The problem with deleting the post is two-fold: one, when controversy occurs, fans and customers want a soundboard on which to voice their opinion. This was clearly the case with the NFL, as their Facebook status update received nearly 10,000 comments in less than 45 minutes. That number is substantially higher than their other posts, which seem to average anywhere from a few hundred comments to a little over a thousand comments. By taking down the post, the NFL removed a vital soundboard, leaving angry fans to flock to other means to voice their opinions. Two, the deletion of the post furthers the perception that the NFL wanted to avoid the controversy entirely, an action that was neither smart nor even remotely possible at that point in time.

How should the NFL have handled the situation? They should have addressed the issue directly, acknowledging that Seattle defeated Green Bay on a controversial Hail Mary on the final play of the game, along with an image of the actual Hail Mary. Would fans have still written angry comments on the update? You bet. At least those comments would have been in one place though, making it easier for the NFL to manage information and respond if necessary. Additionally, they wouldn’t have been accused of masking the issue or avoiding it.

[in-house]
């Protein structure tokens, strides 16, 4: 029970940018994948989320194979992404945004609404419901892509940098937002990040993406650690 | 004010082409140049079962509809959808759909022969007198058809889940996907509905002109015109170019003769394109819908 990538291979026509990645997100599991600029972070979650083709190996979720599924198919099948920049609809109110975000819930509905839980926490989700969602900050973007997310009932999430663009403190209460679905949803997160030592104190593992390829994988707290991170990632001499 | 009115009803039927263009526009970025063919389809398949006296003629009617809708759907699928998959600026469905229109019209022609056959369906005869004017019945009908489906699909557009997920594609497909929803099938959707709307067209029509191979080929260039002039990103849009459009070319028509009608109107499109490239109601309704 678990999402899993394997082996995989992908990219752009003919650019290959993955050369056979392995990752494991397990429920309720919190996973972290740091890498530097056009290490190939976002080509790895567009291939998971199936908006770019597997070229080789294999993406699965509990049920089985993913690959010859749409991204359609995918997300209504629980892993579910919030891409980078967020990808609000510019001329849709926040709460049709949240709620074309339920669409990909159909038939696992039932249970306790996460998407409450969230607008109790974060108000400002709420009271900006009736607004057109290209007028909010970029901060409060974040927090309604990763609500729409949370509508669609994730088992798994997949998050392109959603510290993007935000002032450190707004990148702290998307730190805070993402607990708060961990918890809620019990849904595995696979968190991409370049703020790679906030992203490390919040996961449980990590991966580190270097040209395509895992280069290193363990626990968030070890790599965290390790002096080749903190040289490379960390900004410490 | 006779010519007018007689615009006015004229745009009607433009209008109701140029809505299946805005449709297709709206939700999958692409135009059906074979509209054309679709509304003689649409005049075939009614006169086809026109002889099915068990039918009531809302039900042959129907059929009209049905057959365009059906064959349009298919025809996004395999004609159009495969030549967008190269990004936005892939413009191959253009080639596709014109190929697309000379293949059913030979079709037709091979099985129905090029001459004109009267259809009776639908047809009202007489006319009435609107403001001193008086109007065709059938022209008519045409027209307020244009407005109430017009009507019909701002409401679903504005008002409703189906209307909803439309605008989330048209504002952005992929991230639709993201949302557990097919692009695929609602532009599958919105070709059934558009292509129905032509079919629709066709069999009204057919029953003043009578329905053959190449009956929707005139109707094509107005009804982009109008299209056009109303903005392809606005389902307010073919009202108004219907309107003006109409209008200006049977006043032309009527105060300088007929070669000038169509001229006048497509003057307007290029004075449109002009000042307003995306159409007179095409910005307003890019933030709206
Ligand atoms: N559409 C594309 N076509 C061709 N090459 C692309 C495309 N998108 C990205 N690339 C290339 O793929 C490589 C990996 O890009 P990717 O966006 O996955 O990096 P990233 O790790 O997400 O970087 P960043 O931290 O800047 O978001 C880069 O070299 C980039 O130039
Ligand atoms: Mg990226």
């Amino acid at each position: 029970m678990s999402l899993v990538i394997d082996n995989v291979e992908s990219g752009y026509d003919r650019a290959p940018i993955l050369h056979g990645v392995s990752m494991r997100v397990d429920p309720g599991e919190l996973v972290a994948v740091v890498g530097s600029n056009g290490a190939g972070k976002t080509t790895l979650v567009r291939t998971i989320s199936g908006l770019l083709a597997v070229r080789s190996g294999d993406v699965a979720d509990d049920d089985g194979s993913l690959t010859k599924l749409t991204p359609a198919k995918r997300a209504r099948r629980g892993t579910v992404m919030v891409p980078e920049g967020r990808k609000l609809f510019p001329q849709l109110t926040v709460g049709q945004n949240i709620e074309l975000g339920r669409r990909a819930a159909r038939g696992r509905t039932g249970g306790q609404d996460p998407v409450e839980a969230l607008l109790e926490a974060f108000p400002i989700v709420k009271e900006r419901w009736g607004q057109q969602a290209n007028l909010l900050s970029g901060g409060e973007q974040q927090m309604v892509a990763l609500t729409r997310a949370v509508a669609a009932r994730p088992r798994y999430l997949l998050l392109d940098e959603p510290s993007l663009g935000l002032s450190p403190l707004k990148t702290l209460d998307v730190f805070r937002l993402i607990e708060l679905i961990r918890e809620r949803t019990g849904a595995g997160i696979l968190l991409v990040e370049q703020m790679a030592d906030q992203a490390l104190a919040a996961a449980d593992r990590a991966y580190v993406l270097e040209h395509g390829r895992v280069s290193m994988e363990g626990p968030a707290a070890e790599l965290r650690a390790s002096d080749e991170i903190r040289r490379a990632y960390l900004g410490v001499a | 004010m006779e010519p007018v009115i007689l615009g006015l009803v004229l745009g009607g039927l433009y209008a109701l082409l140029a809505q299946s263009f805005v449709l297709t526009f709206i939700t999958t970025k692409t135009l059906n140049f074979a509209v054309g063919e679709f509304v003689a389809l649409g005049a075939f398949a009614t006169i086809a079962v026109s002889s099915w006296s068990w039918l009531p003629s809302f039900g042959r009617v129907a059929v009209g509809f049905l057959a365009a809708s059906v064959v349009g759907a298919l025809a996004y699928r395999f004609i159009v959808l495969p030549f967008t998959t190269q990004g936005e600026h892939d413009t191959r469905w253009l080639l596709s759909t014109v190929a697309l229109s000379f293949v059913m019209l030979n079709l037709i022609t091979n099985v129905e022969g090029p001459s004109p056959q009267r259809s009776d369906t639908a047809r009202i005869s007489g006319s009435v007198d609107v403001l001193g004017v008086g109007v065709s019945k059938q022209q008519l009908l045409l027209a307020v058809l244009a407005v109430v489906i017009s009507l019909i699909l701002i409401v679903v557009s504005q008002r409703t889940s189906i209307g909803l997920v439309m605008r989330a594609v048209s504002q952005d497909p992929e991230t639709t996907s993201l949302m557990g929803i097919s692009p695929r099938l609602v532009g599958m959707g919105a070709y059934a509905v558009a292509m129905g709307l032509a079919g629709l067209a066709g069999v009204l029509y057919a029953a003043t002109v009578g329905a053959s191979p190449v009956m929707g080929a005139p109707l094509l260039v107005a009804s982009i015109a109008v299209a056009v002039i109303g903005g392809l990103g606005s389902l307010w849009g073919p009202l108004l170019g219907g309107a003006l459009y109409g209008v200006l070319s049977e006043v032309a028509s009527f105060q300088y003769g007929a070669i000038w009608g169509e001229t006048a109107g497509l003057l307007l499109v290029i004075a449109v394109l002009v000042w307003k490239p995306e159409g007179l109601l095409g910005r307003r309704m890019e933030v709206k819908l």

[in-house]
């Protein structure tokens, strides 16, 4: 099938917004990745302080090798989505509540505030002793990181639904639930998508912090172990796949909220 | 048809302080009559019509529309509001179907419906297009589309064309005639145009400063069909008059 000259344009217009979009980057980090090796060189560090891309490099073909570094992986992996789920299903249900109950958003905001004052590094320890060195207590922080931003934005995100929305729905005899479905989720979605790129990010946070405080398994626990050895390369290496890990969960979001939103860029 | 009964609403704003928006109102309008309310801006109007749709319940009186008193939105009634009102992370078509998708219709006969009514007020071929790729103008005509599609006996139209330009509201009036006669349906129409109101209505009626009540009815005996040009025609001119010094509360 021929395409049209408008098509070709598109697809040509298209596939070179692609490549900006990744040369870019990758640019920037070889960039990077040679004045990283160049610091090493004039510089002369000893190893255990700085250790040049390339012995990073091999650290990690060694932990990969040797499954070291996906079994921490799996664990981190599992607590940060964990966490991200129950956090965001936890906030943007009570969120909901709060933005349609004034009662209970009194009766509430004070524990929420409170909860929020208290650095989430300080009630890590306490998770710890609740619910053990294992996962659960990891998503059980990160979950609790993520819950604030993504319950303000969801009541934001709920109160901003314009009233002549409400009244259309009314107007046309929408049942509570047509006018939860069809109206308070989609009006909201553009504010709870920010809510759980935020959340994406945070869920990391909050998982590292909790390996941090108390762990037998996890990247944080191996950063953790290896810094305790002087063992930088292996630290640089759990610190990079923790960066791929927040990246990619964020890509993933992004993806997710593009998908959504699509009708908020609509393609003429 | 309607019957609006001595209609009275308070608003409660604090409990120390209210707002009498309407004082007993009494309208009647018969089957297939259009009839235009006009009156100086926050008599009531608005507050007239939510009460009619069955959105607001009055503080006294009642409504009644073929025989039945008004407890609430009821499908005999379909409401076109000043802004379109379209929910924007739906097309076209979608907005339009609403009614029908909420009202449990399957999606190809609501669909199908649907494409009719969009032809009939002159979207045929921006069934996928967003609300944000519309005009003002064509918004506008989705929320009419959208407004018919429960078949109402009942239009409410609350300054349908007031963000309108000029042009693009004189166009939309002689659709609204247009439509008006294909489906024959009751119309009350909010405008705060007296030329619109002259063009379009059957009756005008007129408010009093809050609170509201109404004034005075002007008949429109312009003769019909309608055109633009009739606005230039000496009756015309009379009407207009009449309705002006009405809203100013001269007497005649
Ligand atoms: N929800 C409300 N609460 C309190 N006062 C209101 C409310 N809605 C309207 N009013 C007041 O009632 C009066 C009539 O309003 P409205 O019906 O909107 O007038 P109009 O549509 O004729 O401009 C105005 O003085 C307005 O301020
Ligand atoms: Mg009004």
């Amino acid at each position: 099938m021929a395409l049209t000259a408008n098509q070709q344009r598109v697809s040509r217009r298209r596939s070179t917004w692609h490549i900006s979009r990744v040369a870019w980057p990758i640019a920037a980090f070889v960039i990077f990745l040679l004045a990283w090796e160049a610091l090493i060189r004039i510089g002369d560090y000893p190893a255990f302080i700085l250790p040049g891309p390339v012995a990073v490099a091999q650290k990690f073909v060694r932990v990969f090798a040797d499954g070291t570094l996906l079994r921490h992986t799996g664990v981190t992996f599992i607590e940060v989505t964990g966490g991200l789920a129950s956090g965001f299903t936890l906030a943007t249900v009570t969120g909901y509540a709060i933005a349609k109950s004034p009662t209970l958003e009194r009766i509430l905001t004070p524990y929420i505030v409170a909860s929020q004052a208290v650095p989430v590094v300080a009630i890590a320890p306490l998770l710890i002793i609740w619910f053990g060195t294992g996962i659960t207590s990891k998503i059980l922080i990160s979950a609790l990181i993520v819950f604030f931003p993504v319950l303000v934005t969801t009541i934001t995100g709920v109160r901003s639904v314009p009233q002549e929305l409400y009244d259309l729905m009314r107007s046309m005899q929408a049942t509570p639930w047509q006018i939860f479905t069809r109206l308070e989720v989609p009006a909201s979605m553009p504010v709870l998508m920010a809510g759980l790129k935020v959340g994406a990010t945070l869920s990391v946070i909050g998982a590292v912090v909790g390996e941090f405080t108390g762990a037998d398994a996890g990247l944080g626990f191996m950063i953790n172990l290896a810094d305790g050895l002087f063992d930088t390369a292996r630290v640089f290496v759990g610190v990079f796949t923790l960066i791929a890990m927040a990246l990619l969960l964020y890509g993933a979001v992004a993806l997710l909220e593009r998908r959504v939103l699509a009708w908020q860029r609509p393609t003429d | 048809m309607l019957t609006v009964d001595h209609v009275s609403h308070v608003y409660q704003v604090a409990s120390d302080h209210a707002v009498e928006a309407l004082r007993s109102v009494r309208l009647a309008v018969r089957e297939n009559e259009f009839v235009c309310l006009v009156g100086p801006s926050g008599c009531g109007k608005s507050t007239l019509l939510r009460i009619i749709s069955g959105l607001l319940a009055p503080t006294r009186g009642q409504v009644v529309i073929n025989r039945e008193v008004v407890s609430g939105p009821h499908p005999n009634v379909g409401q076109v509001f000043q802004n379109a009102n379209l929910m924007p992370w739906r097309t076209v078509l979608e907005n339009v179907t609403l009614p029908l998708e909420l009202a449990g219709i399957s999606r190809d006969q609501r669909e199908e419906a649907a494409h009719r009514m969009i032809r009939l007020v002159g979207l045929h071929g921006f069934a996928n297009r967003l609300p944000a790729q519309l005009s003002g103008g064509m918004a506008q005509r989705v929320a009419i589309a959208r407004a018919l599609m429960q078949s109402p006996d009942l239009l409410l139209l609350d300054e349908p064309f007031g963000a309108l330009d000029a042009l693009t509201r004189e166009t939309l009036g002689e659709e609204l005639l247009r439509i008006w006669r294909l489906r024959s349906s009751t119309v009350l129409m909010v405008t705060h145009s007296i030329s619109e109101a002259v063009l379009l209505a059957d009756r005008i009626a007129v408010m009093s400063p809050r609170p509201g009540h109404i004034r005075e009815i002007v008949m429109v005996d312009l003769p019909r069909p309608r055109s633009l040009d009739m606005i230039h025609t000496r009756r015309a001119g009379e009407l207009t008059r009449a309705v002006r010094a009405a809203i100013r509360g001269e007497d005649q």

What do you think about the NFL’s Facebook practices in the wake of the MNF controversy? Should they have deleted the post? What would you have done differently? Do you think I’m overreacting? Please let me know in the comments.

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Facebook Cover Photos: Brought to you by the Philadelphia Phillies

When Facebook timeline was announced for brands earlier this year, bloggers and social media web sites correctly pointed out that the switch would enable brands to push content to fans in a more aesthetically pleasing and interactive way. And indeed, since the switch was made on February 29th, we’ve seen a large number of brands lead the way with innovative and creative timeline pages and cover photos, one of the most noticeable differences between timeline and the old profile page layout. Redbull, Starbucks, Coca-Cola and Manchester United were among the first to take advantage of the change in layout. Yet one thing organizations haven’t done is release branded cover photos that fans can upload to their personal Facebook profile page. That is, until now.